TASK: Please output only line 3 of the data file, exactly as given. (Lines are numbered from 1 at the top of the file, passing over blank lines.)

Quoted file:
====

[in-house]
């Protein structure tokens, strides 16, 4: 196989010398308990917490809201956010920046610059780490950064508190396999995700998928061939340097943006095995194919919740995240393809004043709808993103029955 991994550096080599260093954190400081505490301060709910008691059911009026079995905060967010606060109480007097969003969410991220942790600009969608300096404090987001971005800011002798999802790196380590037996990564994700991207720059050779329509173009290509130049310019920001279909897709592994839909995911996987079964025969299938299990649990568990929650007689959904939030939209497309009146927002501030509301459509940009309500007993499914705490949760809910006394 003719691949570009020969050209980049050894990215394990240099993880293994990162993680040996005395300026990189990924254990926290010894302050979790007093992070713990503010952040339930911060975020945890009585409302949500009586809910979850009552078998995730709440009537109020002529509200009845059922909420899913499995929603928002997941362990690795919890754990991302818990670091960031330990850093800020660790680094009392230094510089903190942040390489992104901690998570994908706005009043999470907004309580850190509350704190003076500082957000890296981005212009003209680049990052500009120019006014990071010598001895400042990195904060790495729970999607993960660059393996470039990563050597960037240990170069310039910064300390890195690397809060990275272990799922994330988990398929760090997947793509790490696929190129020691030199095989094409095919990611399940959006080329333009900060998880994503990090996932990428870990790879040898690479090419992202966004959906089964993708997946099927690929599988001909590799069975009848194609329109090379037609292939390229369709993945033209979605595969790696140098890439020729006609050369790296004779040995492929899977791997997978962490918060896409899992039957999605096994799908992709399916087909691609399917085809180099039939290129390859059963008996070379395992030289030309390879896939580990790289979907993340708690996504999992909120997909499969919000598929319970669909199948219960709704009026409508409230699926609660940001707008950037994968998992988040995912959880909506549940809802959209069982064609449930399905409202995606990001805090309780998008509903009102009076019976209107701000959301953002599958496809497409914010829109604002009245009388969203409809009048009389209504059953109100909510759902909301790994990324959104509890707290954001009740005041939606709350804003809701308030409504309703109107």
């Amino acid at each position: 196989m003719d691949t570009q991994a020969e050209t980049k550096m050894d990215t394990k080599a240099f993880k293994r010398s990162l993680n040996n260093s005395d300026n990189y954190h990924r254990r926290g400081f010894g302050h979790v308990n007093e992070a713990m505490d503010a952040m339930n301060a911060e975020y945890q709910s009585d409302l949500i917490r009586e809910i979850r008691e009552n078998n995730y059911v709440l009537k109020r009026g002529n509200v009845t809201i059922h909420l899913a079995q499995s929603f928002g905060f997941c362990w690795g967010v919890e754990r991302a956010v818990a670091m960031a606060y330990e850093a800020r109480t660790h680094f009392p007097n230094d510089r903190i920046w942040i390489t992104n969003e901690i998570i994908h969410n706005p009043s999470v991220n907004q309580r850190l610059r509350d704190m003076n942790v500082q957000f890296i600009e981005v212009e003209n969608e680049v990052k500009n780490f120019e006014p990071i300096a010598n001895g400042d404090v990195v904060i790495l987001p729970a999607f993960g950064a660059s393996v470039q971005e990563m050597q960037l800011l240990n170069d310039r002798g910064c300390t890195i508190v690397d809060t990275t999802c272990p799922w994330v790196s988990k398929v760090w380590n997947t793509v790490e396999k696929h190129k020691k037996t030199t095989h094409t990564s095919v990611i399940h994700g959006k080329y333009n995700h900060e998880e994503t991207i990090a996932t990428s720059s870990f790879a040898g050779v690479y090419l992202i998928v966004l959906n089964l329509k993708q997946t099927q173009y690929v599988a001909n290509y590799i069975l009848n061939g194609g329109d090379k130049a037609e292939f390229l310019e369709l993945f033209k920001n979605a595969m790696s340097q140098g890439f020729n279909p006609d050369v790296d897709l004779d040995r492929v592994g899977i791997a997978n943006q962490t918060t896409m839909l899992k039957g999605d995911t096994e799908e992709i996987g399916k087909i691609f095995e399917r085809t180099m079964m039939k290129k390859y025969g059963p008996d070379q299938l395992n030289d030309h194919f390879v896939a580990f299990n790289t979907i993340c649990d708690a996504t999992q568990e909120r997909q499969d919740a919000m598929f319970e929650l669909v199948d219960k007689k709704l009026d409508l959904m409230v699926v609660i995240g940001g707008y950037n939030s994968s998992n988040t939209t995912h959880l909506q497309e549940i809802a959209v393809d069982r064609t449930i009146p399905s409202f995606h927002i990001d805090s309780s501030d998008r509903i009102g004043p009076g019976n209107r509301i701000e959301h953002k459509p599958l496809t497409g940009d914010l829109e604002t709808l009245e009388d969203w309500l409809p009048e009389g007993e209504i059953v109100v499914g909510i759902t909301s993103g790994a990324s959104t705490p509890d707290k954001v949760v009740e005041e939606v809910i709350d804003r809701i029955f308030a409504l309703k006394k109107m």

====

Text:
């Amino acid at each position: 196989m003719d691949t570009q991994a020969e050209t980049k550096m050894d990215t394990k080599a240099f993880k293994r010398s990162l993680n040996n260093s005395d300026n990189y954190h990924r254990r926290g400081f010894g302050h979790v308990n007093e992070a713990m505490d503010a952040m339930n301060a911060e975020y945890q709910s009585d409302l949500i917490r009586e809910i979850r008691e009552n078998n995730y059911v709440l009537k109020r009026g002529n509200v009845t809201i059922h909420l899913a079995q499995s929603f928002g905060f997941c362990w690795g967010v919890e754990r991302a956010v818990a670091m960031a606060y330990e850093a800020r109480t660790h680094f009392p007097n230094d510089r903190i920046w942040i390489t992104n969003e901690i998570i994908h969410n706005p009043s999470v991220n907004q309580r850190l610059r509350d704190m003076n942790v500082q957000f890296i600009e981005v212009e003209n969608e680049v990052k500009n780490f120019e006014p990071i300096a010598n001895g400042d404090v990195v904060i790495l987001p729970a999607f993960g950064a660059s393996v470039q971005e990563m050597q960037l800011l240990n170069d310039r002798g910064c300390t890195i508190v690397d809060t990275t999802c272990p799922w994330v790196s988990k398929v760090w380590n997947t793509v790490e396999k696929h190129k020691k037996t030199t095989h094409t990564s095919v990611i399940h994700g959006k080329y333009n995700h900060e998880e994503t991207i990090a996932t990428s720059s870990f790879a040898g050779v690479y090419l992202i998928v966004l959906n089964l329509k993708q997946t099927q173009y690929v599988a001909n290509y590799i069975l009848n061939g194609g329109d090379k130049a037609e292939f390229l310019e369709l993945f033209k920001n979605a595969m790696s340097q140098g890439f020729n279909p006609d050369v790296d897709l004779d040995r492929v592994g899977i791997a997978n943006q962490t918060t896409m839909l899992k039957g999605d995911t096994e799908e992709i996987g399916k087909i691609f095995e399917r085809t180099m079964m039939k290129k390859y025969g059963p008996d070379q299938l395992n030289d030309h194919f390879v896939a580990f299990n790289t979907i993340c649990d708690a996504t999992q568990e909120r997909q499969d919740a919000m598929f319970e929650l669909v199948d219960k007689k709704l009026d409508l959904m409230v699926v609660i995240g940001g707008y950037n939030s994968s998992n988040t939209t995912h959880l909506q497309e549940i809802a959209v393809d069982r064609t449930i009146p399905s409202f995606h927002i990001d805090s309780s501030d998008r509903i009102g004043p009076g019976n209107r509301i701000e959301h953002k459509p599958l496809t497409g940009d914010l829109e604002t709808l009245e009388d969203w309500l409809p009048e009389g007993e209504i059953v109100v499914g909510i759902t909301s993103g790994a990324s959104t705490p509890d707290k954001v949760v009740e005041e939606v809910i709350d804003r809701i029955f308030a409504l309703k006394k109107m």